We had envisaged a celebration of water on Saturday – in true catalogue style – happy smiling people running through sprinklers in the sunshine.  By 10.30pm – with the house in darkness, we stopped work. We’d achieved a hole, a tap and a pipe, and with friends and family had grafted all day…  with not a drop of a shower to show for it, let alone a sprinkle, or a shower.

We were so close to having water…  but the pump is faulty, therefore we spend 8 hours trying to figure out what the problem was – ruling out anything other than a faulty pump.  This will be returned to the shop, who may or may not make us wait 30 days for a repair (yes, on something that is newly purchased and faulty, and essential to our water supply – compared with the UK, the Czech customer is always wrong.).

It’s been such a long time the house has been dry… it’s been so limiting.

water trench borehole spring

Sell photos on photrade | By EveryDayEnglish

posted under 2008, June, Summer, Water | No Comments »

Solar collector to be…


Today we chose the windows which will go in the south slope of the roof.  I would have liked to use Genersys Solar panels – they are made in Slovakia (the former partner of the Czech Republic) however I had the following problems:

  1. The local supplier has not written back (to an email written in Czech by a fluent friend)
  2. The cost
  3. Time (we need an affordable solution now)
  4. Materials (reuse is best as far as I’m concerned)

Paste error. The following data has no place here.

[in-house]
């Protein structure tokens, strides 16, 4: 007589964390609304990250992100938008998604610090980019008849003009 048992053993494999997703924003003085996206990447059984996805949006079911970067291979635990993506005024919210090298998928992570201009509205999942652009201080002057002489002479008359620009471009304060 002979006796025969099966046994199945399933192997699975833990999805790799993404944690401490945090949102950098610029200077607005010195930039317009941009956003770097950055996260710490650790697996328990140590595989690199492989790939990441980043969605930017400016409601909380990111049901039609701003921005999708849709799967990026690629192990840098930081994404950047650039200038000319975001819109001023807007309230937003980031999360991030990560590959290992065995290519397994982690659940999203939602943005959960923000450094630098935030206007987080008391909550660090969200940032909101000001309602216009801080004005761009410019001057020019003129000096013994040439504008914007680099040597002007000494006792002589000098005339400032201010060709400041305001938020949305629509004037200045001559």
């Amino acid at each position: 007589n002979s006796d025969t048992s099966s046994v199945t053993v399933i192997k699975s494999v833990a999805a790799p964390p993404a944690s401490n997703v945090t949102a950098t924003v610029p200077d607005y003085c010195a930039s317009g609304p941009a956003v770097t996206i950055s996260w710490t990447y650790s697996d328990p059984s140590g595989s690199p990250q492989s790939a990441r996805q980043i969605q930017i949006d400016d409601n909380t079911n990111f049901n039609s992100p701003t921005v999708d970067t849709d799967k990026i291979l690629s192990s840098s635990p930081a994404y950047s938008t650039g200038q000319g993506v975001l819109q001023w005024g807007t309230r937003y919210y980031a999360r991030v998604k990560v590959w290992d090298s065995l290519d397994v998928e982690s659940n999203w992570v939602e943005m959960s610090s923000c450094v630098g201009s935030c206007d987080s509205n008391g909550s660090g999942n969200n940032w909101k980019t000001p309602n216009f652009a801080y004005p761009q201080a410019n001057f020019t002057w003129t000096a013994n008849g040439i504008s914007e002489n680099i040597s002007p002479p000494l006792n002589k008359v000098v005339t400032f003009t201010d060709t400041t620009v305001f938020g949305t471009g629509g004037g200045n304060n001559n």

Instead we will install standard roof windows on the south side of the property, and under these place old radiators, painted black. Water coming into the house is at a constant 10°c.  In summer this is far below the ambient temperature. In the six months that the temperature here is above 10°c we will send water up to the roof to travel through a set of old radiators placed under the windows. This will raise the water temperature to 25°+ for much of the summer, even without heat from the sun.

The windows will provide a massive amount of light  in the attic – and we had planned to put windows in the roof anyway, and having all the windows in a south facing row will make the job of the roofers much easier. We are planning to add insulation under the attic floor & will monitor summer temperatures. We can always add a reflective film to the windows to cut down the amount of heat entering, or annex & ventilate that part of the roof if it really is too warm… but any additional heat in the winter will be very welcome.

In the winter, we will drain the system as soon as the temperature in the attic falls below 10°c. The reduced hours of light in winter months also means that any type of collectors would be less effective during this time. Happily this coincides with when our wood burning heating system will kick in. We are planning a range cooker in the kitchen with a back boiler to heat water & this will be on the go once temperatures fall in the autumn & winter months.

As well as fitting with the mantra of ‘reuse, recycle’ instead of always buying shiny, new things, our radiator solar collectors have the advantage of being elegant – ie completely hidden from view, as well as very easily accessible for maintenance. The radiators are to be located under 8 Roto windows (wooden frames inside, WITHOUT any special E glass) with dimensions of 740×1400 mm – which will cost the same amount as a single solar water heating panel.

15 months later… we have permission for water


I heard last night that our speedy project manager (8 months) has managed to get our permit to pump water sorted.  We were told it would take a month.  Recently I have been phoning him every day, and though he has never taken the call, this seems to have done the trick.